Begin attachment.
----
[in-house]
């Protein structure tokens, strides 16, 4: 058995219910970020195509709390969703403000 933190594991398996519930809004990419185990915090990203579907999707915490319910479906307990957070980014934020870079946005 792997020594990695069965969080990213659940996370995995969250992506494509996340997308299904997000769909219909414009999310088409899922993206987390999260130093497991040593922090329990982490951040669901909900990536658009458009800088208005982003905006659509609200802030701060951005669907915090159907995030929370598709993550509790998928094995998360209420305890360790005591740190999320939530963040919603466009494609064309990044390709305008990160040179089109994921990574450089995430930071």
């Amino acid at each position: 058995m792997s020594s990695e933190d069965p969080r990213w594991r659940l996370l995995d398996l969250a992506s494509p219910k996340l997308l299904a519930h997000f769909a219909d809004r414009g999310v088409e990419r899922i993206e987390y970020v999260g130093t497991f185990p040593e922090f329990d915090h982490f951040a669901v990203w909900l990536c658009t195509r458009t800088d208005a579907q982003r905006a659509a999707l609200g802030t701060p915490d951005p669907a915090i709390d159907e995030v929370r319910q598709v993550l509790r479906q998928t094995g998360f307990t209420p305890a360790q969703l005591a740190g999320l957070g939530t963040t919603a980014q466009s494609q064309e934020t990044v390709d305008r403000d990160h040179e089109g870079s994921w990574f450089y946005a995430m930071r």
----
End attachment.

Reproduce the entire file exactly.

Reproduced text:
[in-house]
């Protein structure tokens, strides 16, 4: 058995219910970020195509709390969703403000 933190594991398996519930809004990419185990915090990203579907999707915490319910479906307990957070980014934020870079946005 792997020594990695069965969080990213659940996370995995969250992506494509996340997308299904997000769909219909414009999310088409899922993206987390999260130093497991040593922090329990982490951040669901909900990536658009458009800088208005982003905006659509609200802030701060951005669907915090159907995030929370598709993550509790998928094995998360209420305890360790005591740190999320939530963040919603466009494609064309990044390709305008990160040179089109994921990574450089995430930071």
């Amino acid at each position: 058995m792997s020594s990695e933190d069965p969080r990213w594991r659940l996370l995995d398996l969250a992506s494509p219910k996340l997308l299904a519930h997000f769909a219909d809004r414009g999310v088409e990419r899922i993206e987390y970020v999260g130093t497991f185990p040593e922090f329990d915090h982490f951040a669901v990203w909900l990536c658009t195509r458009t800088d208005a579907q982003r905006a659509a999707l609200g802030t701060p915490d951005p669907a915090i709390d159907e995030v929370r319910q598709v993550l509790r479906q998928t094995g998360f307990t209420p305890a360790q969703l005591a740190g999320l957070g939530t963040t919603a980014q466009s494609q064309e934020t990044v390709d305008r403000d990160h040179e089109g870079s994921w990574f450089y946005a995430m930071r």